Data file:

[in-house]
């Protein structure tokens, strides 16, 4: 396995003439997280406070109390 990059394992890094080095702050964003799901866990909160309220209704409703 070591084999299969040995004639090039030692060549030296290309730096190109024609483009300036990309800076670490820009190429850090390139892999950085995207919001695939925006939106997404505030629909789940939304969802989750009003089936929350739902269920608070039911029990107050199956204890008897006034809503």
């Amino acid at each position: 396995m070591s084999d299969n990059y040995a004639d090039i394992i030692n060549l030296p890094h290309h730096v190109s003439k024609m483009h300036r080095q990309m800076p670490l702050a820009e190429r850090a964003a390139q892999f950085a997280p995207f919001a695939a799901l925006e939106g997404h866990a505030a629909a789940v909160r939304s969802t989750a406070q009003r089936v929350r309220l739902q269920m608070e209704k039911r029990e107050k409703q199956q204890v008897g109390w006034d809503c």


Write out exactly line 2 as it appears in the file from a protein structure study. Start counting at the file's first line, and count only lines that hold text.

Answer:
């Protein structure tokens, strides 16, 4: 396995003439997280406070109390 990059394992890094080095702050964003799901866990909160309220209704409703 070591084999299969040995004639090039030692060549030296290309730096190109024609483009300036990309800076670490820009190429850090390139892999950085995207919001695939925006939106997404505030629909789940939304969802989750009003089936929350739902269920608070039911029990107050199956204890008897006034809503």